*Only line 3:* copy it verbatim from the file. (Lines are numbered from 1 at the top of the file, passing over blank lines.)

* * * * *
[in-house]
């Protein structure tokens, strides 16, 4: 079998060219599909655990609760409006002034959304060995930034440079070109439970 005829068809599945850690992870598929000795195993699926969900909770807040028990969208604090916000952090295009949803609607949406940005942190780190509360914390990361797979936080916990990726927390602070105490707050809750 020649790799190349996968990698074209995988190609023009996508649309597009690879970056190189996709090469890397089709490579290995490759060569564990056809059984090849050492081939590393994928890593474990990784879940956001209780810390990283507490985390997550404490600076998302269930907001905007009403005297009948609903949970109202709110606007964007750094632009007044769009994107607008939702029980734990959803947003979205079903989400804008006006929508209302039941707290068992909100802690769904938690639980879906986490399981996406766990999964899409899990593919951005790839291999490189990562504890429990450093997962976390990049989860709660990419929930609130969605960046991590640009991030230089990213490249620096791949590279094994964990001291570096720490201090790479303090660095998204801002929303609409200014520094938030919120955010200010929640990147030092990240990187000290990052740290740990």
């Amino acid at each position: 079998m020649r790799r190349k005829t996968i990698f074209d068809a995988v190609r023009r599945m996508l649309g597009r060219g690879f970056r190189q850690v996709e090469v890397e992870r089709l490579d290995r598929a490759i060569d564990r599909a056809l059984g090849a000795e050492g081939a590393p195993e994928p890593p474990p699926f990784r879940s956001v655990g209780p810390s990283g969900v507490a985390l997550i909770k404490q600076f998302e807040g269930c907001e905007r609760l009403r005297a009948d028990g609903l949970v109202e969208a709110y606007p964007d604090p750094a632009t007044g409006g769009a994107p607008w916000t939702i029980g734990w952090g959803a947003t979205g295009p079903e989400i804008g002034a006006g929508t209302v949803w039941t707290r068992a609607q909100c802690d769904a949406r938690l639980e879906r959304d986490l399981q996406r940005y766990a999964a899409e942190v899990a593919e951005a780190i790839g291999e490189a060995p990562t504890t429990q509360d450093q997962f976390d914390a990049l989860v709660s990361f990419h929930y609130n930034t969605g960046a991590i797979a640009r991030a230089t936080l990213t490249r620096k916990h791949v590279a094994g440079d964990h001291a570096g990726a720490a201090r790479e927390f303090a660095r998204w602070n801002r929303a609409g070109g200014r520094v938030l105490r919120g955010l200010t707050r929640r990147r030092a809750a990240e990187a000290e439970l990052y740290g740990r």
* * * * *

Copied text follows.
């Amino acid at each position: 079998m020649r790799r190349k005829t996968i990698f074209d068809a995988v190609r023009r599945m996508l649309g597009r060219g690879f970056r190189q850690v996709e090469v890397e992870r089709l490579d290995r598929a490759i060569d564990r599909a056809l059984g090849a000795e050492g081939a590393p195993e994928p890593p474990p699926f990784r879940s956001v655990g209780p810390s990283g969900v507490a985390l997550i909770k404490q600076f998302e807040g269930c907001e905007r609760l009403r005297a009948d028990g609903l949970v109202e969208a709110y606007p964007d604090p750094a632009t007044g409006g769009a994107p607008w916000t939702i029980g734990w952090g959803a947003t979205g295009p079903e989400i804008g002034a006006g929508t209302v949803w039941t707290r068992a609607q909100c802690d769904a949406r938690l639980e879906r959304d986490l399981q996406r940005y766990a999964a899409e942190v899990a593919e951005a780190i790839g291999e490189a060995p990562t504890t429990q509360d450093q997962f976390d914390a990049l989860v709660s990361f990419h929930y609130n930034t969605g960046a991590i797979a640009r991030a230089t936080l990213t490249r620096k916990h791949v590279a094994g440079d964990h001291a570096g990726a720490a201090r790479e927390f303090a660095r998204w602070n801002r929303a609409g070109g200014r520094v938030l105490r919120g955010l200010t707050r929640r990147r030092a809750a990240e990187a000290e439970l990052y740290g740990r």